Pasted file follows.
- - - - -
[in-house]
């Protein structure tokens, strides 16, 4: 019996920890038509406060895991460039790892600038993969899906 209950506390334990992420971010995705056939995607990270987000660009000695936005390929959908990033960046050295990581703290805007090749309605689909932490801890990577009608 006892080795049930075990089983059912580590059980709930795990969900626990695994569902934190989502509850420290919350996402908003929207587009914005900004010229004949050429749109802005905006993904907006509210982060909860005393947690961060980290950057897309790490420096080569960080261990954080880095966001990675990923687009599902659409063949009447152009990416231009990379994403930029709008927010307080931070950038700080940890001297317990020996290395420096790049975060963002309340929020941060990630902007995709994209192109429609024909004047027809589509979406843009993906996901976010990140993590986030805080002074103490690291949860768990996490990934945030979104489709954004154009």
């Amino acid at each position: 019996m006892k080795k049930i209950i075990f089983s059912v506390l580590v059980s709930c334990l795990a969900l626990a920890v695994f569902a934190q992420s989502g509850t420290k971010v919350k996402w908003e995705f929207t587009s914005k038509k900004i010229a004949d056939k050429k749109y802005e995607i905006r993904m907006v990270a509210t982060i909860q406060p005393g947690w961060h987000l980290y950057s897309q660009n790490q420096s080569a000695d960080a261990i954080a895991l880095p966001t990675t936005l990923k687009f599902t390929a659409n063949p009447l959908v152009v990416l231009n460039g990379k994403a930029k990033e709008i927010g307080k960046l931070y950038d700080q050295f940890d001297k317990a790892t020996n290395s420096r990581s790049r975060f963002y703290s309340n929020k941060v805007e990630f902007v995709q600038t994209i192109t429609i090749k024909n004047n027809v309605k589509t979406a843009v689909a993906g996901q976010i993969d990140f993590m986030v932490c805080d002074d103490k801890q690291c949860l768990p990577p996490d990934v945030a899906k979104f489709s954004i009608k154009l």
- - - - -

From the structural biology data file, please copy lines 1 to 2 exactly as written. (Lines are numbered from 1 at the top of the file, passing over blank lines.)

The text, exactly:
[in-house]
């Protein structure tokens, strides 16, 4: 019996920890038509406060895991460039790892600038993969899906 209950506390334990992420971010995705056939995607990270987000660009000695936005390929959908990033960046050295990581703290805007090749309605689909932490801890990577009608 006892080795049930075990089983059912580590059980709930795990969900626990695994569902934190989502509850420290919350996402908003929207587009914005900004010229004949050429749109802005905006993904907006509210982060909860005393947690961060980290950057897309790490420096080569960080261990954080880095966001990675990923687009599902659409063949009447152009990416231009990379994403930029709008927010307080931070950038700080940890001297317990020996290395420096790049975060963002309340929020941060990630902007995709994209192109429609024909004047027809589509979406843009993906996901976010990140993590986030805080002074103490690291949860768990996490990934945030979104489709954004154009």